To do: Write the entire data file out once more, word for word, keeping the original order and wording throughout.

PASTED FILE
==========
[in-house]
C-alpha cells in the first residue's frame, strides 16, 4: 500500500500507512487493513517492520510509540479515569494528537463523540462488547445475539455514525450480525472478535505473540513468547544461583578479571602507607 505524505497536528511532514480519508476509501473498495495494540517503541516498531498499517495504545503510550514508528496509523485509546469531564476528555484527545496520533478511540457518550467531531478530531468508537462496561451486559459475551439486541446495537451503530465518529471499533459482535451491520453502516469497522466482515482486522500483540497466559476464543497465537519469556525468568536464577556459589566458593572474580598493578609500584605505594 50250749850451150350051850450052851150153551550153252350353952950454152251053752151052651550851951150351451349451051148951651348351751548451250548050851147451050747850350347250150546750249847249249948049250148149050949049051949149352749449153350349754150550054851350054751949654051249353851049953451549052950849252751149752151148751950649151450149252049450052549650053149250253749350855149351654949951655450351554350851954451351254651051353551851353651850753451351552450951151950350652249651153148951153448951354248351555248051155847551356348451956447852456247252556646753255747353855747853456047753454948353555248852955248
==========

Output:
[in-house]
C-alpha cells in the first residue's frame, strides 16, 4: 500500500500507512487493513517492520510509540479515569494528537463523540462488547445475539455514525450480525472478535505473540513468547544461583578479571602507607 505524505497536528511532514480519508476509501473498495495494540517503541516498531498499517495504545503510550514508528496509523485509546469531564476528555484527545496520533478511540457518550467531531478530531468508537462496561451486559459475551439486541446495537451503530465518529471499533459482535451491520453502516469497522466482515482486522500483540497466559476464543497465537519469556525468568536464577556459589566458593572474580598493578609500584605505594 50250749850451150350051850450052851150153551550153252350353952950454152251053752151052651550851951150351451349451051148951651348351751548451250548050851147451050747850350347250150546750249847249249948049250148149050949049051949149352749449153350349754150550054851350054751949654051249353851049953451549052950849252751149752151148751950649151450149252049450052549650053149250253749350855149351654949951655450351554350851954451351254651051353551851353651850753451351552450951151950350652249651153148951153448951354248351555248051155847551356348451956447852456247252556646753255747353855747853456047753454948353555248852955248